As a member of Congress and a physician, I am very proud of the enormous generosity of the American people. Through their engagement, and their tax dollars, Americans help millions of disadvantaged people around the world by providing access to medical care and essential drugs.
Unfortunately, we are also currently negotiating sweeping international trade agreements that may curtail our ability to continue helping the poorest of the poor.
Working as a doctor in sub-Saharan Africa during the 1980s, I witnessed the AIDS epidemic devastate entire communities. I saw adults die far too young and watched women pass HIV to their newborns without a cure or a compressive response. Amazingly, assuring an AIDS-free generation is not only within reach today; it is, in fact, an official policy goal of the U.S. government. And while the global progress of HIV/AIDS treatment and prevention is impressive, it is just one of many global disease control efforts that the United States has spearheaded and pursued.
With America’s record of global health leadership in mind, I am troubled by what may happen to access to medicines for the poor around the world as a result of our new trade agreements.
The Trans-Pacific Partnership is being negotiated right now. It includes 10 countries of the Pacific Rim, including developing countries such as Peru, Malaysia and Vietnam. If the TPP agreement is done right, it will encourage and support American exports and create needed jobs in the United States. The critical intellectual property provisions of the pact should protect inventors and developers of breakthrough innovations, but they cannot be so restrictive that they cost millions of lives in less developed countries.
At the beginning of TPP negotiations two years ago, for reasons that are unclear, the U.S. asked the other 10 countries to accept new and very rigid intellectual property measures that would greatly limit availability of the affordable generic medicines that the success of U.S.-supported global health programs require. For example, more than 98 percent of HIV/AIDS medicines used to fight AIDS in Africa are generics, mostly made in Asia.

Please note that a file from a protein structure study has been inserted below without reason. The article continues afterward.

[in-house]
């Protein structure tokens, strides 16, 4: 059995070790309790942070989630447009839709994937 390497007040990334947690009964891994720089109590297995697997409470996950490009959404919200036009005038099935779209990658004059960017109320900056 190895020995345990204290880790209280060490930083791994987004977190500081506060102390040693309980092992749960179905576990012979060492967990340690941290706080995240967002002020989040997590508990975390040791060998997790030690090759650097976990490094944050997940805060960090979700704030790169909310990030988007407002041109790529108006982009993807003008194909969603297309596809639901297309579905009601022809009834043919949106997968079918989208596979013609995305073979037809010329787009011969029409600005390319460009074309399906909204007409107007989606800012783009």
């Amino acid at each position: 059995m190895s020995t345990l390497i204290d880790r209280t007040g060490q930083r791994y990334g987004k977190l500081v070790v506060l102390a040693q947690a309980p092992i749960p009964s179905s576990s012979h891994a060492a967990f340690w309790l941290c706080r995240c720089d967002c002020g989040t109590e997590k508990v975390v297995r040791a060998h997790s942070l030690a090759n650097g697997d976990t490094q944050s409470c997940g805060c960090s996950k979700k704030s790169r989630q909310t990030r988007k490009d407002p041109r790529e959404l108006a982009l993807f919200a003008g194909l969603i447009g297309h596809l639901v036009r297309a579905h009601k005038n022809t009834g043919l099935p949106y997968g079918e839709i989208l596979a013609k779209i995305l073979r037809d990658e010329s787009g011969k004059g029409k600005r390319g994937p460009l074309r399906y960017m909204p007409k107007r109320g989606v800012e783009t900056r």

The United States is currently party to many international agreements that include strong intellectual property protections. These agreements protect innovation, including 20-year patents on new drugs, but they also allow enough flexibility for poorer countries to respond to public health needs with accessible, low-cost drugs. We worked hard to get these rules in place and they are working well.
But the U.S.’ current TPP proposal on medicines upends the present well-structured balance by extending monopoly protections much further. It would force people in developing countries to wait longer for affordable medicines, if they can access them at all. It would extend patents beyond the current 20-year norm and block national regulators from using existing clinical trial data to approve the production of generic or “bio-similar” drugs.
Alarmingly, the proposal also outlaws “pre-grant opposition” that allows doctors and patients to provide information to their governments about patents they believe do not meet national rules, an important democratic safeguard. The proposal also requires the patenting of new versions of old medicines, even when the new versions offer no additional therapeutic benefits. It even requires patenting of surgical, therapeutic and diagnostic methods, which not only is unethical but also could increase medical liability and the cost of practice.
Six years ago, my congressional colleagues and I battled similar issues during negotiations on trade pacts with Peru, Colombia and Panama, and we reached bipartisan agreement to protect public health. The “May 10th Agreement,” as it’s called, is working but now some are insisting on abandoning that effective approach.
The TPP may create millions of jobs here in the U.S. It also must facilitate even broader access to lifesaving medicine in our partner nations. The current U.S. proposal is being revisited now; it must be modified to reflect the beneficial balance we established years ago.
Global health, innovation and access to medicines are top priorities for many members of Congress and should be for this administration.
A TPP agreement that exacerbates already-delayed access to generic medicines is unacceptable. TPP has been called a “21st Century Agreement,” but it will be anything but fresh if it makes crucial medicines even scarcer throughout the developing nations of the world.
Rep. Jim McDermott, D-Wash., is co-chairman of the bipartisan Congressional HIV/AIDS Caucus.